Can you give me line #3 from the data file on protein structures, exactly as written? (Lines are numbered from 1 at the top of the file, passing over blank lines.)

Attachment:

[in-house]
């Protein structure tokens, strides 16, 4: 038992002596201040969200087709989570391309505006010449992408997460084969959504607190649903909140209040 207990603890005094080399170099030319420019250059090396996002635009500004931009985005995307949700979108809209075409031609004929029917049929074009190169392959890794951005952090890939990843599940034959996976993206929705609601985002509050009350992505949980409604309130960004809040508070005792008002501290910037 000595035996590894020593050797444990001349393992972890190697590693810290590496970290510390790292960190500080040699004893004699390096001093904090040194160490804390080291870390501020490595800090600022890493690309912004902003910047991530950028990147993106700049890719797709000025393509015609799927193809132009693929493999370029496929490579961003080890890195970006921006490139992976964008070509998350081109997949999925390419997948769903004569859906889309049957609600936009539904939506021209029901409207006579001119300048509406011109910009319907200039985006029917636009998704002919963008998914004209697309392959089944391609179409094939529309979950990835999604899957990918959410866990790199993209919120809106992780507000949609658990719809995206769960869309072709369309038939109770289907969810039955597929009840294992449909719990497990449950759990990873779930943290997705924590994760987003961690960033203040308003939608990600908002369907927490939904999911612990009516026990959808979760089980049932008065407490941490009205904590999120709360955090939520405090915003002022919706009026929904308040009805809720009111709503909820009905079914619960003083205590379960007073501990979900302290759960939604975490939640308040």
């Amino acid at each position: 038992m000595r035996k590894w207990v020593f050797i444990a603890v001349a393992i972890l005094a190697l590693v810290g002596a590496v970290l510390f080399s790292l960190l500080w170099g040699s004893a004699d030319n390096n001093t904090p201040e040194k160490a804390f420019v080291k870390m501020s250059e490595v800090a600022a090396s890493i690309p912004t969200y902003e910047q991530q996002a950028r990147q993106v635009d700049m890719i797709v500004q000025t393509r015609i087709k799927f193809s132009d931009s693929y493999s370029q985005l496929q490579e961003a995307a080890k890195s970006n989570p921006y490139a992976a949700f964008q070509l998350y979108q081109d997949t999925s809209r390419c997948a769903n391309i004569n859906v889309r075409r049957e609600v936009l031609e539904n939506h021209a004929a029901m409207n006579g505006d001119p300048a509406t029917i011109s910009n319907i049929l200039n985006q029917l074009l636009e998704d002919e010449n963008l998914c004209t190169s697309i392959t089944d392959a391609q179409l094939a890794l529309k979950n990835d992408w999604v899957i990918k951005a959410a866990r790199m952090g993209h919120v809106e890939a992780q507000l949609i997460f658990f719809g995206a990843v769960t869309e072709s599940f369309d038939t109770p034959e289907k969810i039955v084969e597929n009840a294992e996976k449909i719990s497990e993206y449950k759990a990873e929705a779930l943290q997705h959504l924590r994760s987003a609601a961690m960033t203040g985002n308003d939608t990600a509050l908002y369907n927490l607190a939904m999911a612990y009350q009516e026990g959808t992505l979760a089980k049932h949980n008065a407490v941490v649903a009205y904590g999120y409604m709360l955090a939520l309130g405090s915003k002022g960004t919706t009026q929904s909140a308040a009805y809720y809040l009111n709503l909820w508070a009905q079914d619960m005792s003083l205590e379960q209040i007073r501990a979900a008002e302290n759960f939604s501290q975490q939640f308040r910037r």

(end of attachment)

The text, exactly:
């Amino acid at each position: 038992m000595r035996k590894w207990v020593f050797i444990a603890v001349a393992i972890l005094a190697l590693v810290g002596a590496v970290l510390f080399s790292l960190l500080w170099g040699s004893a004699d030319n390096n001093t904090p201040e040194k160490a804390f420019v080291k870390m501020s250059e490595v800090a600022a090396s890493i690309p912004t969200y902003e910047q991530q996002a950028r990147q993106v635009d700049m890719i797709v500004q000025t393509r015609i087709k799927f193809s132009d931009s693929y493999s370029q985005l496929q490579e961003a995307a080890k890195s970006n989570p921006y490139a992976a949700f964008q070509l998350y979108q081109d997949t999925s809209r390419c997948a769903n391309i004569n859906v889309r075409r049957e609600v936009l031609e539904n939506h021209a004929a029901m409207n006579g505006d001119p300048a509406t029917i011109s910009n319907i049929l200039n985006q029917l074009l636009e998704d002919e010449n963008l998914c004209t190169s697309i392959t089944d392959a391609q179409l094939a890794l529309k979950n990835d992408w999604v899957i990918k951005a959410a866990r790199m952090g993209h919120v809106e890939a992780q507000l949609i997460f658990f719809g995206a990843v769960t869309e072709s599940f369309d038939t109770p034959e289907k969810i039955v084969e597929n009840a294992e996976k449909i719990s497990e993206y449950k759990a990873e929705a779930l943290q997705h959504l924590r994760s987003a609601a961690m960033t203040g985002n308003d939608t990600a509050l908002y369907n927490l607190a939904m999911a612990y009350q009516e026990g959808t992505l979760a089980k049932h949980n008065a407490v941490v649903a009205y904590g999120y409604m709360l955090a939520l309130g405090s915003k002022g960004t919706t009026q929904s909140a308040a009805y809720y809040l009111n709503l909820w508070a009905q079914d619960m005792s003083l205590e379960q209040i007073r501990a979900a008002e302290n759960f939604s501290q975490q939640f308040r910037r």